Nativity scene, anti-religion sign coexist in Arlington Heights park
A year after controversy in Arlington Heights about whether to allow a Nativity scene on public property, both the Nativity and a sign with views against religion are coexisting -- mainly peacefully -- in North School Park this holiday season.
The Nativity scene, paid for by Jim Finnegan, chairman of the Illinois Nativity Scene Committee, sits next to a sign from the Freedom From Religion Foundation reading, in part, "Religion is but myth and superstition that hardens hearts and enslaves minds."
The two displays were approved by the Arlington Heights Park District under its new policy for petitioners, including that they must clearly post that the displays are not paid for or supported by the park district.
Legally, if the park district allows one religious display on its property, it cannot exclude others, officials have said, but some people still aren't happy.
"To me that's intolerant and demeaning to put next to a holy symbol," Gregory Novak, said of the anti-religion sign.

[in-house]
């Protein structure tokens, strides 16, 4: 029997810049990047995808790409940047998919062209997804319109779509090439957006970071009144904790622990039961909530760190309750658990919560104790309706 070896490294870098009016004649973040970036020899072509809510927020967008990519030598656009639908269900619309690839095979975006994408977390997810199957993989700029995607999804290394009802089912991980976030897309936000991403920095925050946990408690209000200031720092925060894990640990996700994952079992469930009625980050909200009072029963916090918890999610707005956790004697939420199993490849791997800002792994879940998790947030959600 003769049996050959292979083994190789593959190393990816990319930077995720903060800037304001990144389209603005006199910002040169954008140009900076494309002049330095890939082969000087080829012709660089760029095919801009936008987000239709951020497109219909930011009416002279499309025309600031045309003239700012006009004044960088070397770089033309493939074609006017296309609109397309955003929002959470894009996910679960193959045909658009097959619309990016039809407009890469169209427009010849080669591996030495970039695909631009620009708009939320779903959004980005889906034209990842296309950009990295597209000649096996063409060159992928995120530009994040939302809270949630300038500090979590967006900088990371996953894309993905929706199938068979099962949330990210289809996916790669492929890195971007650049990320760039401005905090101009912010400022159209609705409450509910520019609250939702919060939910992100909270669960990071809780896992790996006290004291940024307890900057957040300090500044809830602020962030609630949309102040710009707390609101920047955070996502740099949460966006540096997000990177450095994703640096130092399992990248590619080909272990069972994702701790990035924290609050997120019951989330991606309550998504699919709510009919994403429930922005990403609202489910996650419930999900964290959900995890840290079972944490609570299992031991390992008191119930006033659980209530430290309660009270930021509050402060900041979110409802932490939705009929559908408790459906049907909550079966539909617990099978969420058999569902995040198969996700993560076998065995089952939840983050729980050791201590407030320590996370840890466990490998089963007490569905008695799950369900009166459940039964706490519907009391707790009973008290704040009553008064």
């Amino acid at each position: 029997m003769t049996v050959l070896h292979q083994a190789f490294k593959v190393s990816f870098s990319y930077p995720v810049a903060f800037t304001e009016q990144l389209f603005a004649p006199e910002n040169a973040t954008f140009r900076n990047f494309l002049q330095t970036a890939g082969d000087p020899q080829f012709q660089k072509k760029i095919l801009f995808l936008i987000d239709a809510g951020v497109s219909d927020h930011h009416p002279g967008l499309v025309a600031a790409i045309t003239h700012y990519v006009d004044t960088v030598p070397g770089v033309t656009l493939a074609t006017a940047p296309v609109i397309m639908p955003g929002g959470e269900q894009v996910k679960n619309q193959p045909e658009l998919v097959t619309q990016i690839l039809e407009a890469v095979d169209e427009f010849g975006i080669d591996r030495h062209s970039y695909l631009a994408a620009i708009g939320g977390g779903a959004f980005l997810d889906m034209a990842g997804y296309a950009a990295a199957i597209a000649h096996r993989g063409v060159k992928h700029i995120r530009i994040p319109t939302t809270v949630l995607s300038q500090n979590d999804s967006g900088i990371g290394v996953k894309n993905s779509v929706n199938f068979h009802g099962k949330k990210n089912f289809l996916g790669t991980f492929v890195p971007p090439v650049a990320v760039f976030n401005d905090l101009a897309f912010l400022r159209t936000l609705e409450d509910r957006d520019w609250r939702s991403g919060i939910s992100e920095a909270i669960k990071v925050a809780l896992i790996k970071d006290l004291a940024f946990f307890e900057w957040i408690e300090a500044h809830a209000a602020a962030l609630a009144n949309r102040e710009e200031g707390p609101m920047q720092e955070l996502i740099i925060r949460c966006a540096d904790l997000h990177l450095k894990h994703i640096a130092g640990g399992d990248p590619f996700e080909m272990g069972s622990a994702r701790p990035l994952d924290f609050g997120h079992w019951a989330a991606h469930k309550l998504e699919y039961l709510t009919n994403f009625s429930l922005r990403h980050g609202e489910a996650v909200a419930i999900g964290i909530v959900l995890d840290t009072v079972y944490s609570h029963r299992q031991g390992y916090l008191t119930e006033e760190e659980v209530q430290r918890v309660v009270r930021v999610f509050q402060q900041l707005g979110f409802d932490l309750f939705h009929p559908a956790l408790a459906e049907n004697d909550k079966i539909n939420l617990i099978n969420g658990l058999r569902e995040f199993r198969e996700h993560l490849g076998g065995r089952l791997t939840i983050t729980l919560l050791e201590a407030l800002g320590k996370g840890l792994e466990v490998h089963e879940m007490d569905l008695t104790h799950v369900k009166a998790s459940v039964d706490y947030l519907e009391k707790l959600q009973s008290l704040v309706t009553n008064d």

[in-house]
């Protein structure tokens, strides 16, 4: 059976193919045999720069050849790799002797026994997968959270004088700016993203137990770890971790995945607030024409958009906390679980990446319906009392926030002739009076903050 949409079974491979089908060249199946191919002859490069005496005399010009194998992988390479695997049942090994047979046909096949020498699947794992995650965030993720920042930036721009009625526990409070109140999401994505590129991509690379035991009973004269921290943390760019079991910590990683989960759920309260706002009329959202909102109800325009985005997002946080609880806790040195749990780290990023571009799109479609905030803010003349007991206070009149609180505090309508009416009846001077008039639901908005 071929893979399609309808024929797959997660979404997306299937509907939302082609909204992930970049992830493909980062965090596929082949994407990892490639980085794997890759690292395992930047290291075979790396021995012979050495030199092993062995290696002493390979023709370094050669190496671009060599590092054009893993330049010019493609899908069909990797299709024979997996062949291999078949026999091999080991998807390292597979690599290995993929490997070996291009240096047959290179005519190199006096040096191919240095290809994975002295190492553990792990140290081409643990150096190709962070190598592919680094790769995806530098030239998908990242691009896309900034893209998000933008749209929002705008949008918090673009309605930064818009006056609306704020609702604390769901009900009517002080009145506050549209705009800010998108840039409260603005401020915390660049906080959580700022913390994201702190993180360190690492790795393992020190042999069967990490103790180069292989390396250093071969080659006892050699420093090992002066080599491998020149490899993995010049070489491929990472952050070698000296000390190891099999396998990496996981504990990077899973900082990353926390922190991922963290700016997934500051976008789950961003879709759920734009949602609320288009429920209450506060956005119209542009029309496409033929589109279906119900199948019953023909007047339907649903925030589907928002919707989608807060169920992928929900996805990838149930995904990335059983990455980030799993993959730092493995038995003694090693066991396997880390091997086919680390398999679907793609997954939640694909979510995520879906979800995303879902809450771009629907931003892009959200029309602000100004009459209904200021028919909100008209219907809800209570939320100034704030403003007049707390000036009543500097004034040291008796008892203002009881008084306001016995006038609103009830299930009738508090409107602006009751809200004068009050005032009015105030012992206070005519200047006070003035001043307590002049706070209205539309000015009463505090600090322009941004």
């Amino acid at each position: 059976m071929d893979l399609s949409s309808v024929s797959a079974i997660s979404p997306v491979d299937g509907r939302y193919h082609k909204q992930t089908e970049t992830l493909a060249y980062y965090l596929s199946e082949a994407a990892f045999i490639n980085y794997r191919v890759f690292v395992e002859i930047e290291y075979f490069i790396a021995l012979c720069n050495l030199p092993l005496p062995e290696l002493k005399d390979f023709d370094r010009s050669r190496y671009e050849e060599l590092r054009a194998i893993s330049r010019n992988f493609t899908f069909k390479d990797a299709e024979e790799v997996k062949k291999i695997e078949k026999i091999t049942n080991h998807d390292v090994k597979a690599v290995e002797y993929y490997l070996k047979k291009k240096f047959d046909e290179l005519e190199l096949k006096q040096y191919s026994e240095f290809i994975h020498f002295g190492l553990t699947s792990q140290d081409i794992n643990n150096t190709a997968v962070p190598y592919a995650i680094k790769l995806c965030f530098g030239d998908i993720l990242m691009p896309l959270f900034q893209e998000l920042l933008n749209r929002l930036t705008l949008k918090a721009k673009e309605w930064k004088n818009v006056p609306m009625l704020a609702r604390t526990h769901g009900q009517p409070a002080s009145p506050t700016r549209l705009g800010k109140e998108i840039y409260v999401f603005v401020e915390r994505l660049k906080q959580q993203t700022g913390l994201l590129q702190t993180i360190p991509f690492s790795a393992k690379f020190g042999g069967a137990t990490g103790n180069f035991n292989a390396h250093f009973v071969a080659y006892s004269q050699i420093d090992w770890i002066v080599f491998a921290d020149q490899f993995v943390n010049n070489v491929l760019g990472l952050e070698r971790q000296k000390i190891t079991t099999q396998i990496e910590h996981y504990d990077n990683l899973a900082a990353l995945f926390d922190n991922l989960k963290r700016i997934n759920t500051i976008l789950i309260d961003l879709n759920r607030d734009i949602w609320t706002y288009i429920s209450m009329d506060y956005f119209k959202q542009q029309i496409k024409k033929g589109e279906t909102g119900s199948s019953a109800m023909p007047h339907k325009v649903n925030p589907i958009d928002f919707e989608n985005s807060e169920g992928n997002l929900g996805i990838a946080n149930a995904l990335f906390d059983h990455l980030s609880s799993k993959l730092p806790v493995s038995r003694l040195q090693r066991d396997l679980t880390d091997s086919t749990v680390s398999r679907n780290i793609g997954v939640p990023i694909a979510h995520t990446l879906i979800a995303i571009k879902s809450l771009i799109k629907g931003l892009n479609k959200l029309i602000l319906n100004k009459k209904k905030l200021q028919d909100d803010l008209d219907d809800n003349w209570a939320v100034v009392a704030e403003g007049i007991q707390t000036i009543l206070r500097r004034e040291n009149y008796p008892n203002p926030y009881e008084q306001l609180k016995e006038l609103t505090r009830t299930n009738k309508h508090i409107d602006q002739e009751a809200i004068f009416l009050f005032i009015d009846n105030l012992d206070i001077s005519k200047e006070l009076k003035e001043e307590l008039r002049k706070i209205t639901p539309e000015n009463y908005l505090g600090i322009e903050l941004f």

The former Arlington Heights resident, who visited the Nativity recently with his family, said he is not against having multiple displays of varying beliefs in the park, but that the wording on the Freedom From Religion sign offended him.
"What was supposed to be about tolerance has become intolerance," he said. "Why is it OK to attack and demean our beliefs or say our viewpoint is wrong?"
Leaders of the group that put up the sign disagree.
"A manger scene has a doctrinal, theological message. It depicts the supposed birth of the savior. We don't believe that is correct," said Annie Laurie Gaylor, co-president of Freedom From Religion Foundation, which has similar ones around the country.
She said her group does not proactively put up signs but acts in response to Nativity scenes. "To leave that manger scene unchallenged at a public park sends a message of endorsement from the government," she said. "For those of us who are not Christian or not religious, walking by a manger scene on public property feels offensive."
Park District Executive Director Steve Scholten said that both the Nativity and the Freedom From Religion sign are the same as last year. He said the new policy, which will also allow public displays in Memorial Park near Memorial Day next year, has been helpful.
"The two groups complied with all the timing factors, they installed the displays and they will take them out within the next week or so," he said. "The policy accomplished some of the management that we needed to institute."